Britain’s young strivers have no hope for the future

No future: This is how young people feel about the nation of their birth. Image by Banksy (at long last, I get a Banksy onto Vox Political!)

No future: This is how young people feel about the nation of their birth. Image by Banksy (at long last, I get a Banksy onto Vox Political!)

Young people in the UK have never had it so bad, according to a BBC report.

The young men from families of skilled or semi-skilled workers – the “strivers” with whom we have all become familiar over the last few weeks of political crossfire in the House of Commons – are described as “deeply pessimistic” about their future chances in life.

I’m not surprised; in fact, I have every sympathy for them.

When I was a nipper, back in the 1970s, life was for the living. A person could be relatively secure in the knowledge that they would be able to take their education as far as their abilities allowed, before finding employment according to their skills in a relatively supportive job market. This would allow them the financial freedom, in time, to buy a house and enjoy relative security in life.

It’s a long time since I was a child. By the time I was an adult, many of those securities had been taken away by a Conservative government that was only a shadow of the vicious, Conservative-led government we have today.

Education was eroded by the introduction of loans instead of student grants; the job market started to shrink because Tories like to keep us all insecure – it helps them cut wages; and as for getting a mortgage, well… I have never owned my own home.

And I belong to the generation before the young people of today!

Is it any wonder that more than two-thirds of them expect never to own their own home, if the last people in their families to own a house – professional families, let’s remember – were their grandparents?

Of course they’re going to feel trapped, and of course they’re going to feel more negative than people from poorer backgrounds; they realise that, in this country, the opportunities are not there for people with ability. No, the only people with a chance to rise in Coalition Britain are those with connections. It isn’t what you know – it’s who you know, as the old saying goes.

And here’s another thing The suicide rate in my generation is skyrocketing. I live in a town of less than 5,000 people and I can think of two people who ended their own lives recently – due to depression – with a third threatening to do so.

What does that tell the next generation about the country where they live and the life they’re going to have here?

Worst of all is this: I don’t think any of them have the get-up-and-go to do anything about it.

I don’t mean the same as Norman Tebbit did when he said, “Get on your bike”, exhorting our strivers to go out and look for work. The jobs aren’t there (oh no they’re not, Tory reader, no matter how much your ministers try to tell us they are).

I mean this: The only way the downtrodden classes ever won any freedom or privilege in this country was by struggle. They got off their backsides and demanded it. Some of them died for it.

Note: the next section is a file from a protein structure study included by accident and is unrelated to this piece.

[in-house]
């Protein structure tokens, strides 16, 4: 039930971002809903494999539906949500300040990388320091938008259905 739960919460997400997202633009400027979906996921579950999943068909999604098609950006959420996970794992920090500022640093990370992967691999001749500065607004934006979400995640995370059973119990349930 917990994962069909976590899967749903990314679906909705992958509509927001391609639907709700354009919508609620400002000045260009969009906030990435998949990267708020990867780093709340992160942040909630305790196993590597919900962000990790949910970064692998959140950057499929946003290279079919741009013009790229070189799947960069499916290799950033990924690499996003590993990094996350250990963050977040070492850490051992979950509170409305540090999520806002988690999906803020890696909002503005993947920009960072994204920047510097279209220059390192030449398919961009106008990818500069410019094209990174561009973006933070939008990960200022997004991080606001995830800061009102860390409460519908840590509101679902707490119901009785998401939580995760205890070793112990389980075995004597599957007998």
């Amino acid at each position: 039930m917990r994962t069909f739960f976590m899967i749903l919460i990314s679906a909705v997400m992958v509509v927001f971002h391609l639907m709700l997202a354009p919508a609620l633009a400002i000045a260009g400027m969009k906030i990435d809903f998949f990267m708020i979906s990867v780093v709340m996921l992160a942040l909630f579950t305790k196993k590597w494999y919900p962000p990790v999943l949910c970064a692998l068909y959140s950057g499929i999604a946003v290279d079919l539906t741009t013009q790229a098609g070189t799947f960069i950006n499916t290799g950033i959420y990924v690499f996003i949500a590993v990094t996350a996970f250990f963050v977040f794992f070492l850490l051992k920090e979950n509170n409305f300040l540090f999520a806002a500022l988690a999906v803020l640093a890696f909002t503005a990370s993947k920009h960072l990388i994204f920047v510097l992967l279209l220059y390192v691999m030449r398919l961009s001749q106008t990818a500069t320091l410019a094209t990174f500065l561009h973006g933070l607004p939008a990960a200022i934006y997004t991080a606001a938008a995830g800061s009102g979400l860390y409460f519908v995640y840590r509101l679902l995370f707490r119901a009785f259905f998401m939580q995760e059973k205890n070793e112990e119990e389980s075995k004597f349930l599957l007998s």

But now a ruling elite, that bears no resemblance to you or me, is turning back the clock – removing those hard-won freedoms and ignoring the protests of those they affect.

Because they know: You don’t vote.

So you won’t vote them out.

And if you don’t vote, you won’t take the next logical step, which is to organise – join a political party that promises to restore your freedoms and privileges, or form one, if none of the current crop are to your taste.

You don’t have the motivation; you can’t see the point. But that’s how the Labour Party got started and that organisation is now the main opposition party in Parliament, after having been in power for 13 consecutive years.

Times have changed lately, and for the worse, I’ll grant that.

They can change back again.

All that’s needed is the will to make a difference.

… Or do you have something better to do?

16 thoughts on “Britain’s young strivers have no hope for the future

  1. janegw2013

    If only some young folk would take the time to read this article. It’s what’s needed to gain some control over their futures.

  2. wrjones2012

    Excellent analysis Mike,giving us plenty of food for thought.Of course it is true that Labour have lost 6 million votes 1997-2010.I hear quite a lot of them saying;politicians are all the same!Its our task to point out that difference!

    1. Mike Sivier

      Thanks. When I was a teenager, being able to vote was a status symbol – if you could vote, you’d come of age. I turned 18 in 1987, a general election year, but couldn’t vote in that election because it was in May and my birthday was July – so I had to watch most of my colleagues (I was in sixth form) doing what I could not. I disagreed with a lot of them as well! Maybe that’s what made it important to me.

  3. Thomas

    I vote in every general election and it makes little or no difference. The big parties are the same and the small parties are either nutty or evil.

    1. Glazios

      “The big parties are the same and the small parties are either nutty or evil.”

      Yes. Yes, they are, to both counts. The problem is, there’s nothing that we can really do about it. The LibDems are about to be kicked firmly back into the political wilderness, and Labour and the Tories aren’t worth spitting at, either – but we’ll have to settle for one or the other, or we’ll have this sorry, rotten bunch back in power by-default before you can say “Hung Parliament”. Labour may not be fit to lead, but if life under the Coalition has taught me anything, it’s that my grandparents are right — “It doesn’t matter who gets in, just so long as it’s *not* the Tories. Anyone’s better than a Tory government.”

  4. Stephen Bunting

    It isn’t possible for the Labour Party to be more sold-out than they now are. To do what Blair did to the country, when 90% of your funding comes from Trade Unions, beggars belief. You can’t really expect any young person with half an ounce of gumption to vote for them, never mind join…

  5. Thomas M

    The voting is de facto tribal based. True, this keeps out the BNP and UKIP, but it also keeps out the Greens and the left wing parties too.

  6. No job, no benefits, no income for a whole year. Thanks, Cleggy.

    As we learned from the last general election, voting makes no difference whatsoever. The current government are not an elected body, all parties lost the election, this bunch just fancied the job so they took it.

    1. Mike Sivier

      It’s that kind of attitude that will keep them in forever. Are YOU a Tory? Are you a Liberal Democrat? Did you come on here to post that dismal pessimism around the net so that everyone, including the young people in the article, will buy what you’re peddling and not bother to vote again next time? That’ll give the Tories an easy run back into Number 10, won’t it?